Redding says current form on BMW WSBK bike "hard to accept"

Scott Redding has described his nightmare start to the 2022 World Superbike season with BMW as “hard to accept”, saying he was baffled by a lack of pace in Aragon.

Redding says current form on BMW WSBK bike "hard to accept"
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Redding began life as a BMW rider in Spain last weekend as a replacement for the ousted Tom Sykes, having left the factory Ducati team with which he scored 12 victories and secured a best finish of second in the championship in 2020.

While the BMW M1000RR wasn’t quick enough to trouble the front-runners in the season opener, Redding was easily the slowest of the marque's four riders, trailing rookie teammate Ilya Mikhalchik as well as Bonovo MGM duo Loris Baz and Eugene Laverty.

The British rider could qualify only 16th at Motorland Aragon, four tenths and eight positions behind substitute Mikhalchik, and made little progress in the opening full-distance en route to 15th place.

Sunday brought a new ray of hope as he finished the Superpole race in 12th place, raising the possibility of a top 10 result. But after slipping outside the points-scoring positions, Redding went off several times during the first half of the race with brake issues, dropping to 25th and last in the order.

An animated Redding showed his frustration as he took the escape route at Turn 8/9 to rejoin the track, before ultimately bringing the bike back to the pits to retire on lap 11 of 18.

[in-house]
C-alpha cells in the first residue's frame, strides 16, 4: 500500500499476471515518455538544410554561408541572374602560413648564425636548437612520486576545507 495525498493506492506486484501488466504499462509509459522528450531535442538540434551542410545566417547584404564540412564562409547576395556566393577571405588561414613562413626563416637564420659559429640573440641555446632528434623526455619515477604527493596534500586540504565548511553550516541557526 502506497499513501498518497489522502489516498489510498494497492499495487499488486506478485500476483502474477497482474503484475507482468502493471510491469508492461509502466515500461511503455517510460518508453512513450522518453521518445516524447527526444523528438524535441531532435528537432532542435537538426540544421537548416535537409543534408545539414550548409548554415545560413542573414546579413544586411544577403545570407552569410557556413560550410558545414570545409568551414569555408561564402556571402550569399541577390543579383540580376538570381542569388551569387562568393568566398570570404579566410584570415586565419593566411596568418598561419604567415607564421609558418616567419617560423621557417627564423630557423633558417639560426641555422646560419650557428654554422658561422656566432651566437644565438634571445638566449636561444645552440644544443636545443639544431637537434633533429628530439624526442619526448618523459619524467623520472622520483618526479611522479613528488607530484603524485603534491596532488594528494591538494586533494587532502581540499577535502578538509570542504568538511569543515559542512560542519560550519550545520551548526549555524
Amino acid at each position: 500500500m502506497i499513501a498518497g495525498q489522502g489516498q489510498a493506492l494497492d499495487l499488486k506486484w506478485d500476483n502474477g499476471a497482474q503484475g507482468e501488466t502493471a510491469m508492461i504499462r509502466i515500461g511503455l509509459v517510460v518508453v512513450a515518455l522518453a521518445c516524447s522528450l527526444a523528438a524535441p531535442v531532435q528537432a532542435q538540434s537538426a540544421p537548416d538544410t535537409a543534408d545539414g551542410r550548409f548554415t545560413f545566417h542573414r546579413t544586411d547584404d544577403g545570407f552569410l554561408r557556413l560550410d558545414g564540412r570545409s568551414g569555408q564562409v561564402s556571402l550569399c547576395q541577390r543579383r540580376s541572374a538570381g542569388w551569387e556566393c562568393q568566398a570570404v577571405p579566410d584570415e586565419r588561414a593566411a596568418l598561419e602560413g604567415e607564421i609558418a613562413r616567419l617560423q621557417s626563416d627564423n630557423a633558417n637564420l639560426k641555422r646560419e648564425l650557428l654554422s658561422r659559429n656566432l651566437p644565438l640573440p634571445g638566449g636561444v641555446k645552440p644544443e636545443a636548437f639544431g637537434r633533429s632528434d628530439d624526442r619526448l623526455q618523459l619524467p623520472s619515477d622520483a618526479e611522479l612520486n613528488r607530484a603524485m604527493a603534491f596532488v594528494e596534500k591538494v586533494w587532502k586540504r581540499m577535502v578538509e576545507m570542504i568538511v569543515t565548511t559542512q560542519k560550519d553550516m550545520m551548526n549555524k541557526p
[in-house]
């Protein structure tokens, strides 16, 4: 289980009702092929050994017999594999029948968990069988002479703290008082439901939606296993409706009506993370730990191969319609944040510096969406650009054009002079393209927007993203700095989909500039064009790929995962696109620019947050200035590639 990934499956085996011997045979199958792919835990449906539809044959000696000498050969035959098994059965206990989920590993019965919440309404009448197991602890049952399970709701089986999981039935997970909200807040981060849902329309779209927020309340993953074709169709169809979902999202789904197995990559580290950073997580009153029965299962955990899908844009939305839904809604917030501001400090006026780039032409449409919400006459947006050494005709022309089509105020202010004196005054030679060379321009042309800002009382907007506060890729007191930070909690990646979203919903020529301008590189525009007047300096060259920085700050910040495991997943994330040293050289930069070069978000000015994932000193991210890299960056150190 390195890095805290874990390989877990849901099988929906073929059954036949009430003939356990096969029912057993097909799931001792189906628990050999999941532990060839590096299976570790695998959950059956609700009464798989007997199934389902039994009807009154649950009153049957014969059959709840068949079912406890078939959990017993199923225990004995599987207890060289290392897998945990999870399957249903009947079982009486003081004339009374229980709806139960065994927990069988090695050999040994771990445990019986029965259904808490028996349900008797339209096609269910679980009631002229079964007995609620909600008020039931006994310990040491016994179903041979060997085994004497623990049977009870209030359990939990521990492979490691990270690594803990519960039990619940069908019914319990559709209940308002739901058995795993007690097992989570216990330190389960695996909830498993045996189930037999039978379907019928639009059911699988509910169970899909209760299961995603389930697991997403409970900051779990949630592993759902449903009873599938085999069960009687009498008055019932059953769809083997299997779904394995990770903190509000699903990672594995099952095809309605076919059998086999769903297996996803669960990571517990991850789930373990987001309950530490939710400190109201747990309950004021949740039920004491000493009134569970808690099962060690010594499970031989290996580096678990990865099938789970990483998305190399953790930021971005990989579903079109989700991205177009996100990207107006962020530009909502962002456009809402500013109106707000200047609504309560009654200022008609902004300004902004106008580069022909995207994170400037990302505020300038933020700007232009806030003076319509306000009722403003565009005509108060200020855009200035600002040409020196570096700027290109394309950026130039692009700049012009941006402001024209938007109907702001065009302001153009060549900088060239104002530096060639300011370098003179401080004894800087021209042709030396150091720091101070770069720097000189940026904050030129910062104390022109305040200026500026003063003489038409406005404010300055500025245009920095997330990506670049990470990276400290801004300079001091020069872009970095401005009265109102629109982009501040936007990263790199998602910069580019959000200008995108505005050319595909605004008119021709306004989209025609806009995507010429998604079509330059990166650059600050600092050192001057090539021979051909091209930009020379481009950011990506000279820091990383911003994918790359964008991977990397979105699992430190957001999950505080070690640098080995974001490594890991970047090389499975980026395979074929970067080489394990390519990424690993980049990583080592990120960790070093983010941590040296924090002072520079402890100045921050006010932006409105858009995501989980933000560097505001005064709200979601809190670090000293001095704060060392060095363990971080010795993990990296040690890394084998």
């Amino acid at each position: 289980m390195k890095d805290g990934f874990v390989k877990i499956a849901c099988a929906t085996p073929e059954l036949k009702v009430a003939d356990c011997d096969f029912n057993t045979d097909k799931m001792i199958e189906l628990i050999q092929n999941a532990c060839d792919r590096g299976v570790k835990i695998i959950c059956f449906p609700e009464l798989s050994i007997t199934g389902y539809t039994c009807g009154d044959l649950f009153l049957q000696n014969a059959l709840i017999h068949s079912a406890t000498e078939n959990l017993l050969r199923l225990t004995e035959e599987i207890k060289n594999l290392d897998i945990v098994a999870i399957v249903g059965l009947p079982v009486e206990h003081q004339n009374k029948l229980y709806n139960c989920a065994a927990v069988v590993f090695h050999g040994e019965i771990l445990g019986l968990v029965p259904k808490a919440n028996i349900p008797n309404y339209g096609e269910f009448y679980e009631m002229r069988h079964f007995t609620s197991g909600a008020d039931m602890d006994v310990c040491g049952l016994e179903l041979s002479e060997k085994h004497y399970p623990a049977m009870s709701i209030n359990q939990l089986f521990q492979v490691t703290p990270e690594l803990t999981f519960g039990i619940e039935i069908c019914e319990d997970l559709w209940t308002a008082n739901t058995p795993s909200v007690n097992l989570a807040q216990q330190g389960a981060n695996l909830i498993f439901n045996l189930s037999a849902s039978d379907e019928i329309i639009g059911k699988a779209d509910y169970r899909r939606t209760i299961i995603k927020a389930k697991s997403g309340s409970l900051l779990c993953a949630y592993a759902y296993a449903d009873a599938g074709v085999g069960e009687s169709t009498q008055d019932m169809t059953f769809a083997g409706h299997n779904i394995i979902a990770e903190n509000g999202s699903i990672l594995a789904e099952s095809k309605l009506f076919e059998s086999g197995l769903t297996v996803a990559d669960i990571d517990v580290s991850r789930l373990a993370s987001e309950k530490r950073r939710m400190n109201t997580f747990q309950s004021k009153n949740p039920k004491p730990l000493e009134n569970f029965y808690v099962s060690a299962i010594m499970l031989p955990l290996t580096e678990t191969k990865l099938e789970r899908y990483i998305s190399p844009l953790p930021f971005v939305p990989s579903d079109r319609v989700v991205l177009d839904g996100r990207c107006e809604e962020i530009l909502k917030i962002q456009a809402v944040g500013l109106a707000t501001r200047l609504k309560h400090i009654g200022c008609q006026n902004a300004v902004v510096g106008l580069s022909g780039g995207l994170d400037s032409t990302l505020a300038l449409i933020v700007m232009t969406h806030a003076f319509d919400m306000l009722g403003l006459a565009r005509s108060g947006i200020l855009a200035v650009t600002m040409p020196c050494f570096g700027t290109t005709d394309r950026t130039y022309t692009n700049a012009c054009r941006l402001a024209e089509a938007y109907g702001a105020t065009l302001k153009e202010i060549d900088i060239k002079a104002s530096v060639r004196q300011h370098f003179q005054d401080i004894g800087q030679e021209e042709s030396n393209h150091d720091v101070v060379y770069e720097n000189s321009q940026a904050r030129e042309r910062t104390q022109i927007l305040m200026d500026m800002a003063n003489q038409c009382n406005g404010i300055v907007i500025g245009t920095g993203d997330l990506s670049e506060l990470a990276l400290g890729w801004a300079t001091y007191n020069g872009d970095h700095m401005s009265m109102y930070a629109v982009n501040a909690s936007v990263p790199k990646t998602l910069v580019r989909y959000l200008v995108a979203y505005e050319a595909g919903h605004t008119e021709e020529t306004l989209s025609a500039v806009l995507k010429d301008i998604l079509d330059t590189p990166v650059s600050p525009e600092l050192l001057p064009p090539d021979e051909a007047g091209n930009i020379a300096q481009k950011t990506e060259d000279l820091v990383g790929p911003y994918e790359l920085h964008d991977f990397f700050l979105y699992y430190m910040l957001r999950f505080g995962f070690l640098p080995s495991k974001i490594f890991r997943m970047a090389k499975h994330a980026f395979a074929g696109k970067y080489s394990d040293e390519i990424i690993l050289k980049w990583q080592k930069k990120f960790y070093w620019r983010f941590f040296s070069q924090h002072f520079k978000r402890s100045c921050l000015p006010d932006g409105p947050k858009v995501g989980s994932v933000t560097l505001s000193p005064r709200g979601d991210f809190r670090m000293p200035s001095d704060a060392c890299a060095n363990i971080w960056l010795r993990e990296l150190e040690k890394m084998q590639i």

Speaking after a weekend in which could muster a single point, Redding said BMW needs to analyse what went wrong in Aragon and come back stronger for the next round of the season at Assen later this month, saying “we don’t deserve to be in this position.”

“This weekend was not what I expected it to go like, even considering we had two days of testing on Monday and Tuesday,” explained Redding, who has switched from the V4-powered Ducati to a BMW bike featuring an in-line four cylinder engine.

“Then we come to the race weekend and we lost lap time. So, for me it was hard to accept this. 

“We worked very hard to try and solve our problem, but we really never got anything to help us through the weekend. It was hard. 

“We need to understand why it was different, we need to understand why we are suffering more than with last year’s bike. 

“There have been some changes on the engine and the bike, so we need to understand why this is happening because the potential is more. 

“Then in the last race of the weekend, I just had no grip, the brakes where not working so well and the engine overheated. 

“That is just how it goes. There is not much more to say. We need to work, understand and try to come back stronger because we don’t deserve to be in this position.”

Scott Redding, BMW Motorrad WorldSBK Team

Scott Redding, BMW Motorrad WorldSBK Team

Photo by: Gold and Goose / Motorsport Images

BMW’s motorsport director Marc Bongers explained that the Aragon pre-season test took place in unusually cold conditions, masking the issues that became evident when the temperature rose during the race weekend.

Bongers added that it’s BMW responsibility to provide a bike that works to Redding’s liking, having signed the Briton as its star rider for 2022 to build on its race-winning campaign from last year.

“He cannot find a feel for the bike and especially out of the turns we struggle with the drive. We have not been able to supply a solution for this, Bongers said.

“During the test, which was pretty cold, we did not run into these issues but in the race weekend it got hotter and we clearly struggled. We have to find a solution for that soon because this is not acceptable for either of us. 

“Of course, he is clearly upset. These boys are very motivated, and Scott is a top rider. We have to deliver a bike for him so he can be fast. Because he is professional, he fairly soon calmed down again and then we just have constructive meetings and have to find a way forward.”


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